Review by Mark Deming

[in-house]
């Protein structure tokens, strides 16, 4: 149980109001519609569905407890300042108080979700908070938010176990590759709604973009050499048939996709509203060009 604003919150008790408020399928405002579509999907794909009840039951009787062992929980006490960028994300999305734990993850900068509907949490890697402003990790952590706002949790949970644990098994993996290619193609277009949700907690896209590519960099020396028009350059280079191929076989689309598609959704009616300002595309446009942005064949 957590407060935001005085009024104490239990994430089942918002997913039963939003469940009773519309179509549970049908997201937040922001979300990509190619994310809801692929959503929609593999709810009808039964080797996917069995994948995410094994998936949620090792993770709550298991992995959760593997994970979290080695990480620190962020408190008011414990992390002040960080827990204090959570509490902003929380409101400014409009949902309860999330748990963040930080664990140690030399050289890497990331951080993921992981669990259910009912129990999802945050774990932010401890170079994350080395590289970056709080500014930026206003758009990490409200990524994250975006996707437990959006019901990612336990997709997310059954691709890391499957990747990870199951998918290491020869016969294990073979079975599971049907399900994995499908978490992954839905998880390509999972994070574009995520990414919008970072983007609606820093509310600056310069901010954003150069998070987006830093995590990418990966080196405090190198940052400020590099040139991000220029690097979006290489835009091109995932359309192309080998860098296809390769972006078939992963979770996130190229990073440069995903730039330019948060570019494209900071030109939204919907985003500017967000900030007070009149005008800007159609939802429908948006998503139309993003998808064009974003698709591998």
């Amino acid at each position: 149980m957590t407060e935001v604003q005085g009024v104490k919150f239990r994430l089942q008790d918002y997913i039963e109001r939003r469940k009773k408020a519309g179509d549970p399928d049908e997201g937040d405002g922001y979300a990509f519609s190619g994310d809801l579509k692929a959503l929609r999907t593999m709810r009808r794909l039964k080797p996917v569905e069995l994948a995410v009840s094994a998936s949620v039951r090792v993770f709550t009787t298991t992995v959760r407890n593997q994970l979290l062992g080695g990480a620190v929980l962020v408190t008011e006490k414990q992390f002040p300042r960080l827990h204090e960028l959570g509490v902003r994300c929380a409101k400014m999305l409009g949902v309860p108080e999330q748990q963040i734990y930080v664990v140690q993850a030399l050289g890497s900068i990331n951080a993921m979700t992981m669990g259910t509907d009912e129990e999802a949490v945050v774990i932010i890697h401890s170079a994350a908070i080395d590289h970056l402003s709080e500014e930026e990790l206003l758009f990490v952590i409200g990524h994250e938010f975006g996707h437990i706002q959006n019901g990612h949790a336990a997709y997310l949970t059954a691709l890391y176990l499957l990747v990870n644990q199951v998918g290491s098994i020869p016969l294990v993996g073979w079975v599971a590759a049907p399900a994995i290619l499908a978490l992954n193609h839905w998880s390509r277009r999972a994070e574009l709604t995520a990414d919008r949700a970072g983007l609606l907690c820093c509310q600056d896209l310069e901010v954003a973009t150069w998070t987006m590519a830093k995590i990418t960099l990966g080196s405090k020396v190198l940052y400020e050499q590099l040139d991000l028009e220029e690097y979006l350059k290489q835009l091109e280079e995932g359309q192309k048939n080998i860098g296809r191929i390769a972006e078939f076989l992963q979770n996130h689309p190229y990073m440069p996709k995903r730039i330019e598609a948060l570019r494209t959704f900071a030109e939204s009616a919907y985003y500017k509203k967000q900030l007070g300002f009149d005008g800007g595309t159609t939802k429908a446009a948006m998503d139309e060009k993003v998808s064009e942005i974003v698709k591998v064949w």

Is Paul Collins truly the King of Power Pop? That’s the kind of statement guaranteed to open a can of worms among record collector types, but Collins certainly has a more honest claim to the title than most folks, given the great records he made in the 1970s and ’80s with the Nerves, the Breakaways, and the Beat (aka the Paul Collins Beat). Collins has cut a handful of fine records since the breakup of the Beat, but King of Power Pop! is the first one in ages that captures the tough, upbeat sound of his most memorable work, and it proves the man hasn’t lost his touch for writing tight, hooky tunes with killer hooks and energetic guitar figures. Collins’ voice is a little rougher than it was in his salad days, but he makes that work to his favor, giving the songs a touch of defiant swagger even when he’s sounding sweet and heartbroken, and when he and his lead guitarist Eric Blakely lock in, this sounds like the perfect follow-up to the Beat’s classic albums for Columbia, bursting with tuneful vigor and rock & roll passion (and arriving a mere quarter-century after the fact). Collins recorded King of Power Pop! in Detroit with producer and engineer Jim Diamond (who also plays bass), and the album features a crew of Motor City notables who give these songs the fire and muscle they need, including Dave Shettler on drums, Wally Palmar (of the Romantics) on harmonica and harmonies, and Nikki Corvette on backing vocals. But the album wouldn’t work if Collins didn’t have a batch of great songs on hand, and “C’Mon Let’s Go,” “Doin’ It for the Ladies,” and “Don’t Blame Your Troubles on Me” are instant power pop classics that all but explode from the speakers, while “Many Roads to Follow” (written in collaboration with his old bandmate Peter Case) shows he hasn’t lost touch with his contemplative side, and “This Is America” builds to a gloriously frantic coda that rocks like nobody’s business. (And the covers of “The Letter” and “You Tore Me Down” demonstrate Collins knows how to bring his own personality into someone else’s great song.) Paul Collins might not be the King of Power Pop, but if there was an elected President of Power Pop, an album this good would certainly sweep him into office; it’s fun, raucous, thoroughly enjoyable rock & roll from one of pop’s greatest unsung heroes.